Children's dentistry

We aim to see children from the age of 2 ½ so they get used to the dental environment from an early age and the visit is something they will look forward to. 

We encourage good oral hygiene and healthy eating at their visits and try to make it a fun occasion for them where they can play and chat to the dentist and of course get a ‘sticker’ from the dentist!

How to brush your child's teeth

Start by finding a comfortable position. This could be with your child sitting on your lap facing away from you with their head resting against your body while you cup their chin with one hand.

  • Start cleaning your baby’s teeth as soon as they come through
  • Brush your child’s teeth twice a day – in the morning and at night before bed
  • Brush the teeth and along the gum line to clean every tooth thoroughly 
  • Brush gently in small circles. Brush along the inside surfaces and the outside surfaces.
  • Brush back and forth on the chewing surfaces of teeth.
  • After brushing, ask your child to spit out toothpaste, and not to rinse with water. The small amount of toothpaste remaining keeps protecting teeth.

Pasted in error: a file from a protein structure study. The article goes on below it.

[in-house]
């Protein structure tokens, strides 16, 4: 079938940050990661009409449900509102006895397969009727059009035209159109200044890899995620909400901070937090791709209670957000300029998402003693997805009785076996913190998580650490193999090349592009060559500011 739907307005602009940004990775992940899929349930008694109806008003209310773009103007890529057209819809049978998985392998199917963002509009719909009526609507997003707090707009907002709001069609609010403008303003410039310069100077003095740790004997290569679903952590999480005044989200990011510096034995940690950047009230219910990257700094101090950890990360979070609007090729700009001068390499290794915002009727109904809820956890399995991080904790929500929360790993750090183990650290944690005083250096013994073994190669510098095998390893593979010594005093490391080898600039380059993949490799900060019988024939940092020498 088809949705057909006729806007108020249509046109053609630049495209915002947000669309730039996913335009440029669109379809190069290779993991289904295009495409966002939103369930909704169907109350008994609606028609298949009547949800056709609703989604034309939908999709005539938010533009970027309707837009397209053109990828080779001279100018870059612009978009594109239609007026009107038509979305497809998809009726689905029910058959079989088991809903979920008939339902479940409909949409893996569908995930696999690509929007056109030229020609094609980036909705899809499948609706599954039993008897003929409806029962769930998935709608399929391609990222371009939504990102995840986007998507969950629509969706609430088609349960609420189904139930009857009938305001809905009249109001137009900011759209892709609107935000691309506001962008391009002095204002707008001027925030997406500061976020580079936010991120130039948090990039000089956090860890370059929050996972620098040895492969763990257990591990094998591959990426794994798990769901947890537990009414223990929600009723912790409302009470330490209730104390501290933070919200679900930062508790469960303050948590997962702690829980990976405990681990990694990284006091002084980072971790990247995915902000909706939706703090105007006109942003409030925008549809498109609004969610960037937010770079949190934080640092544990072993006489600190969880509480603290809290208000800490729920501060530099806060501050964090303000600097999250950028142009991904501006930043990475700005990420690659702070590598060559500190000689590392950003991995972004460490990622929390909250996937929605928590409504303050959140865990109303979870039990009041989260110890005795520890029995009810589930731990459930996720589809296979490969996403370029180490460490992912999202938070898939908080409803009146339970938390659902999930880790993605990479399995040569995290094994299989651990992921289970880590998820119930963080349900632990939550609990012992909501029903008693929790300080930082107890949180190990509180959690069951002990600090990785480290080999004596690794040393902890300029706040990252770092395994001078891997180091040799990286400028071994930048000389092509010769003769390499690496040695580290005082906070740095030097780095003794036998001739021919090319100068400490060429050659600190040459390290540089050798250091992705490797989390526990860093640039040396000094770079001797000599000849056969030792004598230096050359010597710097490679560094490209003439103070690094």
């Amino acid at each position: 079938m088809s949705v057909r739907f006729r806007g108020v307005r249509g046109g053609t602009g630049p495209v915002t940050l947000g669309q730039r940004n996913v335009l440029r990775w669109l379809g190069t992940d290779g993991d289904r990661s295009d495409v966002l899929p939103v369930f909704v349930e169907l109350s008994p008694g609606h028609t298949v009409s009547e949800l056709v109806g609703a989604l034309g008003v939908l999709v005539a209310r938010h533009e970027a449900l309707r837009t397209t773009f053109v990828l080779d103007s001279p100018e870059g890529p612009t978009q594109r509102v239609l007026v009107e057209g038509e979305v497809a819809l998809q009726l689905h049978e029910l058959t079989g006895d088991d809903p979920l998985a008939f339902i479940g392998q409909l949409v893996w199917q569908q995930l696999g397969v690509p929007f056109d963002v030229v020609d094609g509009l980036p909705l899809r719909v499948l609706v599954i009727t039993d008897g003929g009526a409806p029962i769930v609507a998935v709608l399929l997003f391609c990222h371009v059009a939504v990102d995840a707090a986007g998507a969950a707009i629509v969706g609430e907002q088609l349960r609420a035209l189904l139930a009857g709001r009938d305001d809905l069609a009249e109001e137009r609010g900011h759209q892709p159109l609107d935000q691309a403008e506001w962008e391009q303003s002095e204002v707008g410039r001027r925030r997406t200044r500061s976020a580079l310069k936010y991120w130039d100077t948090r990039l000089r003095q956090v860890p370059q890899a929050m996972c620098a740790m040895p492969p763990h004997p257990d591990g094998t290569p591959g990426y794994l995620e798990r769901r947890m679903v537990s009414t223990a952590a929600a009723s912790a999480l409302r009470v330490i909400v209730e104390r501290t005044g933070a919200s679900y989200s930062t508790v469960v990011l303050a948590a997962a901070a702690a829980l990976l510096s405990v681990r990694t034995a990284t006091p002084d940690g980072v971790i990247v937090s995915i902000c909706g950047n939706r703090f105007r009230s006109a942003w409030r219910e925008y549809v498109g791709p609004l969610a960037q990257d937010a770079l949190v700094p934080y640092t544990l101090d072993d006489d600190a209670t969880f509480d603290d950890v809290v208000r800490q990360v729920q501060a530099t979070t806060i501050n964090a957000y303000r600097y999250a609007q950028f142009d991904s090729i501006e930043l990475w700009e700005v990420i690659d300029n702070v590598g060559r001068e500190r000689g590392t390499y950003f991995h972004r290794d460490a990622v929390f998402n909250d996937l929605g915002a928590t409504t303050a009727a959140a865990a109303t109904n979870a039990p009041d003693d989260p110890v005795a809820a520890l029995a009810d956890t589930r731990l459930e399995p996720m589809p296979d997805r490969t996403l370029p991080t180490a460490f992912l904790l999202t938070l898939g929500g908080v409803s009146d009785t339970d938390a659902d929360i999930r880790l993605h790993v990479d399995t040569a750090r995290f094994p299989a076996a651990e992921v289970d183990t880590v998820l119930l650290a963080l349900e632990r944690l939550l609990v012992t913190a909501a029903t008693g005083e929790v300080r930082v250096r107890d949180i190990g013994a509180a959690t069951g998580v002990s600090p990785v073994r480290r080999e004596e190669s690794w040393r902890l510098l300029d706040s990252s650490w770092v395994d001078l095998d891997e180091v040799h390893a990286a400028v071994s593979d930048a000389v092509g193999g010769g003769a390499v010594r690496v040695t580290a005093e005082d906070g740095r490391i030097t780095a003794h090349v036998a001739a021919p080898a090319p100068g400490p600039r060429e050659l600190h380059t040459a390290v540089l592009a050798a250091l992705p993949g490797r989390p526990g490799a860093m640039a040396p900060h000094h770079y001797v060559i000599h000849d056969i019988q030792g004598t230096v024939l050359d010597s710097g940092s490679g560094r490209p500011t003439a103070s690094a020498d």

Encourage children to take part in toothbrushing as they get older. At around age two or three, help them develop the skill by letting them have a go first before you follow up to make sure all surfaces have been cleaned.

At around the age of eight years, children have developed the fine motor skills needed for tooth brushing. However, supervision is often needed past this age until you are sure they can do it well by themselves.

Tips for brushing children’s teeth

Not all children will enjoy toothbrushing at first, but eventually most come to understand it as something we do every day as part of keeping our bodies healthy.

Some tips to encourage toothbrushing are:

  • Make it fun! Sing a song, make silly noises play a children’s toothbrushing video or app - anything that will make the time enjoyable.
  • Children like to copy others, so ask other family members to show children how they brush.
  • There are many dental-themed story books that can be used to help teach young children about brushing teeth.
  • Try using two toothbrushes. One for them to hold and use and one for you to brush properly. Other children respond to ‘your turn, my turn’, where the child brushes first then the parent brushes.
  • If your child doesn’t like the taste of toothpaste, try brushing without toothpaste first. Then use a small amount of children’s low fluoride toothpaste to get them used to the flavour. There are also toothpastes with fruity flavours or milder flavours which kids may like more.
  • If you are not having any success in the bathroom, try another location in the house.
  • For older children, try a reward system. For example, mark the number of times their teeth are cleaned twice a day on a calendar and offer a reward when they reach a goal.